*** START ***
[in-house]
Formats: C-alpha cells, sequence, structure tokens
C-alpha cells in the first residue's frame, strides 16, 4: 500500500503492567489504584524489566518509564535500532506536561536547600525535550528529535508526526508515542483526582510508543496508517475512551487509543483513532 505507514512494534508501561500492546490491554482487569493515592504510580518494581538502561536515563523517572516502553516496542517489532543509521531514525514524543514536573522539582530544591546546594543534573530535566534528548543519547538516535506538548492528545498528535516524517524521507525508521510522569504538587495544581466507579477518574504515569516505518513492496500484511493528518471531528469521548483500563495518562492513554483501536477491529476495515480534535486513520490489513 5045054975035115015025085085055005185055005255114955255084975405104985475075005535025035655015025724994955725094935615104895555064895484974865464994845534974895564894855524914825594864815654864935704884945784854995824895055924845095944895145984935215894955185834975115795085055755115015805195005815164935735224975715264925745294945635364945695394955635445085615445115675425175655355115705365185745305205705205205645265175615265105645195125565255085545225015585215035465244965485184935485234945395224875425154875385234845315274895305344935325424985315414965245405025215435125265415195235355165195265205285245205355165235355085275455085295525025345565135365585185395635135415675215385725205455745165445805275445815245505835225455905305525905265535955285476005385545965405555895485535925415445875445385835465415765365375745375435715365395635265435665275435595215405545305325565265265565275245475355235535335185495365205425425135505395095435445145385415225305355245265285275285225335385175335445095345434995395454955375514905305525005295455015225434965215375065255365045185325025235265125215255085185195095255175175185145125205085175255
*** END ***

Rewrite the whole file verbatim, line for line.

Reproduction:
[in-house]
Formats: C-alpha cells, sequence, structure tokens
C-alpha cells in the first residue's frame, strides 16, 4: 500500500503492567489504584524489566518509564535500532506536561536547600525535550528529535508526526508515542483526582510508543496508517475512551487509543483513532 505507514512494534508501561500492546490491554482487569493515592504510580518494581538502561536515563523517572516502553516496542517489532543509521531514525514524543514536573522539582530544591546546594543534573530535566534528548543519547538516535506538548492528545498528535516524517524521507525508521510522569504538587495544581466507579477518574504515569516505518513492496500484511493528518471531528469521548483500563495518562492513554483501536477491529476495515480534535486513520490489513 5045054975035115015025085085055005185055005255114955255084975405104985475075005535025035655015025724994955725094935615104895555064895484974865464994845534974895564894855524914825594864815654864935704884945784854995824895055924845095944895145984935215894955185834975115795085055755115015805195005815164935735224975715264925745294945635364945695394955635445085615445115675425175655355115705365185745305205705205205645265175615265105645195125565255085545225015585215035465244965485184935485234945395224875425154875385234845315274895305344935325424985315414965245405025215435125265415195235355165195265205285245205355165235355085275455085295525025345565135365585185395635135415675215385725205455745165445805275445815245505835225455905305525905265535955285476005385545965405555895485535925415445875445385835465415765365375745375435715365395635265435665275435595215405545305325565265265565275245475355235535335185495365205425425135505395095435445145385415225305355245265285275285225335385175335445095345434995395454955375514905305525005295455015225434965215375065255365045185325025235265125215255085185195095255175175185145125205085175255